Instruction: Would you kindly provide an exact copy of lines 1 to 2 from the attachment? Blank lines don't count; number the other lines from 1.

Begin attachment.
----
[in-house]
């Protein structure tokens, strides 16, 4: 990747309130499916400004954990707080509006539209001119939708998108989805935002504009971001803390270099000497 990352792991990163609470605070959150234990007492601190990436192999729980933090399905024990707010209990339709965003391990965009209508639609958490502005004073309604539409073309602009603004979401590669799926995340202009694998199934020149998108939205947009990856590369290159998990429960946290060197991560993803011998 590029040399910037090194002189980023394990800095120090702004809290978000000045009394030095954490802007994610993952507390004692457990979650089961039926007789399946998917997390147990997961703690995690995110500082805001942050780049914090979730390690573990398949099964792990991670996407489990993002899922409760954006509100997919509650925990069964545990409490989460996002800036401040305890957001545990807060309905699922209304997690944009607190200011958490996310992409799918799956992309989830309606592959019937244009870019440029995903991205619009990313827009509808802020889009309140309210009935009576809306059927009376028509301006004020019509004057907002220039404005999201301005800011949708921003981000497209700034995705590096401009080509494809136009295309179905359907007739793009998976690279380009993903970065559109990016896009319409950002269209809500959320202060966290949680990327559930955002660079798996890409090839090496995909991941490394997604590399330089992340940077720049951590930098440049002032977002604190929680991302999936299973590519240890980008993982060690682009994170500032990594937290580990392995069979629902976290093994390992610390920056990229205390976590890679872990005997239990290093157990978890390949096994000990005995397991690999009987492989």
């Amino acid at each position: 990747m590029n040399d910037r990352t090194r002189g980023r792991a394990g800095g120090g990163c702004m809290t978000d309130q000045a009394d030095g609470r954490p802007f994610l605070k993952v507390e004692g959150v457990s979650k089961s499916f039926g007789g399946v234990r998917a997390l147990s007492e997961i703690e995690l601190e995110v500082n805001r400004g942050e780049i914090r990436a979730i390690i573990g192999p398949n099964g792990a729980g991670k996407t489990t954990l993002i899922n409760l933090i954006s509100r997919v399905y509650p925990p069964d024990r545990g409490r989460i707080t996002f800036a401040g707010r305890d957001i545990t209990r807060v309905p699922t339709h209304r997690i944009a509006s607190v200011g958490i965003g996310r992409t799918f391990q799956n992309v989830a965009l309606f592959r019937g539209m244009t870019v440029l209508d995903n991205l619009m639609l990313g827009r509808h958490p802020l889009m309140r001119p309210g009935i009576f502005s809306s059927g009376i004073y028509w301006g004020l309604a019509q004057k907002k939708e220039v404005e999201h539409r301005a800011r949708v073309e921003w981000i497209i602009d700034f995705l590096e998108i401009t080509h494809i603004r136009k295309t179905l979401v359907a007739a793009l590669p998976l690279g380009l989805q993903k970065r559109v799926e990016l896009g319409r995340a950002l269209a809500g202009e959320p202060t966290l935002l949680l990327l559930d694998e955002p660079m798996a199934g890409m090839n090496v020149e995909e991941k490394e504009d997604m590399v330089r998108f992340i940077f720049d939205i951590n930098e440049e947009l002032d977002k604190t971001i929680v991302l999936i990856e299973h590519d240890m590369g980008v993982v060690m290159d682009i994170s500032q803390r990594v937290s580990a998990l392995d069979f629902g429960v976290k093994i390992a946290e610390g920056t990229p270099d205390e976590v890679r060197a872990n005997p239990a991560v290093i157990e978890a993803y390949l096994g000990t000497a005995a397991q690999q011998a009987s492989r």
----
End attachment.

[in-house]
């Protein structure tokens, strides 16, 4: 990747309130499916400004954990707080509006539209001119939708998108989805935002504009971001803390270099000497 990352792991990163609470605070959150234990007492601190990436192999729980933090399905024990707010209990339709965003391990965009209508639609958490502005004073309604539409073309602009603004979401590669799926995340202009694998199934020149998108939205947009990856590369290159998990429960946290060197991560993803011998 590029040399910037090194002189980023394990800095120090702004809290978000000045009394030095954490802007994610993952507390004692457990979650089961039926007789399946998917997390147990997961703690995690995110500082805001942050780049914090979730390690573990398949099964792990991670996407489990993002899922409760954006509100997919509650925990069964545990409490989460996002800036401040305890957001545990807060309905699922209304997690944009607190200011958490996310992409799918799956992309989830309606592959019937244009870019440029995903991205619009990313827009509808802020889009309140309210009935009576809306059927009376028509301006004020019509004057907002220039404005999201301005800011949708921003981000497209700034995705590096401009080509494809136009295309179905359907007739793009998976690279380009993903970065559109990016896009319409950002269209809500959320202060966290949680990327559930955002660079798996890409090839090496995909991941490394997604590399330089992340940077720049951590930098440049002032977002604190929680991302999936299973590519240890980008993982060690682009994170500032990594937290580990392995069979629902976290093994390992610390920056990229205390976590890679872990005997239990290093157990978890390949096994000990005995397991690999009987492989």